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New Zealand sweeps Rugby World Cup Sevens, celebrates with haka

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SAN FRANCISCO — New Zealand has won a World Cup Sevens double for the second time after the men’s team beat England 33-12 in San Francisco on Sunday to follow the Black Ferns’ win in the women’s tournament.

The New Zealand teams won the men’s and women’s titles in Russia in 2013 and again were dominant.

Sione Molia scored two of New Zealand’s five tries in the men’s final, and South Africa held off Olympic champion Fiji 24-19 to take bronze.

The weekend results mean New Zealanders are the men’s and women’s World Cup holders in the traditional 15-a-side rugby and the sevens.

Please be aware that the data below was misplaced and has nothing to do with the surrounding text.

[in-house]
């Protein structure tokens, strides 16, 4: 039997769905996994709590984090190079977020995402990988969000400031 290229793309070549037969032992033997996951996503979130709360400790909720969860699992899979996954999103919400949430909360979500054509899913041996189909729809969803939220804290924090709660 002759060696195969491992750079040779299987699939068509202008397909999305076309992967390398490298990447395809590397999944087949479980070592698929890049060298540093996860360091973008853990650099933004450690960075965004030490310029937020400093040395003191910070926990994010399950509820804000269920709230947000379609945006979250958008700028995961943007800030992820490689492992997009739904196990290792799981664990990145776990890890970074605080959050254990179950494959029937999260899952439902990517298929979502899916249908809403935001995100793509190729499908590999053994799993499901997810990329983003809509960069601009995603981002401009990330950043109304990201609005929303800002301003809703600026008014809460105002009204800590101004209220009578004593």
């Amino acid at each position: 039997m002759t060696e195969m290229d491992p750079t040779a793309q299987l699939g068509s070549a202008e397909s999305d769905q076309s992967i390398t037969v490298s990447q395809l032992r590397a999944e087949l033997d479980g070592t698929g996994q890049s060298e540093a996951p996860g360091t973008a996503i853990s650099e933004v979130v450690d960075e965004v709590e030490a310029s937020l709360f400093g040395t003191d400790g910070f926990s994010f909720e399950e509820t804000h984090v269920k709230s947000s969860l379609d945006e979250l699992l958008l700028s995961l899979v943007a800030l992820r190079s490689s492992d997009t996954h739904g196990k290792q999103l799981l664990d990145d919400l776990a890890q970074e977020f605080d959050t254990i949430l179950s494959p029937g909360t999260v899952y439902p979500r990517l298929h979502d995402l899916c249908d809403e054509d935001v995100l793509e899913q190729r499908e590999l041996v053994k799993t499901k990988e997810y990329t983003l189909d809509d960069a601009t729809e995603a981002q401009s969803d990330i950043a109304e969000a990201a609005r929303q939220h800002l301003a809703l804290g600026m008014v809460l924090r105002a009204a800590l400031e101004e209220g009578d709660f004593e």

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MORE: U.S. women get fourth at Rugby World Cup Sevens

Tour de France rider expelled for punching cyclist

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CARCASSONNE, FRANCE (AP) — Team Sky rider Gianni Moscon was expelled from the Tour de France on Sunday after he appeared to deliberately hit a fellow cyclist during the race.

The Italian lashed out at French rider Elie Gesbert of Team Fortuneo while both were competing during Stage 15 from Millau to Carcassonne.

“I’m sorry for today’s incident, and I totally regret my actions,” Moscon said. “I would like to personally apologize to Elie Gesbert…. What happened was wrong and was a bad example coming from me to everyone, and I want to publicly apologize. … I make no excuse for it and accept the decision of the race organizers.”

Team Sky director Dave Brailsford said the team would consider taking further action against Moscon after the Tour concludes next weekend.

The 24-year-old Moscon was suspended by Sky for six weeks last year for using a racial slur against an opponent.

His expulsion leaves Sky with seven riders.

Sky’s Geraint Thomas is leading the race ahead of teammate Chris Froome after 15 of 21 stages.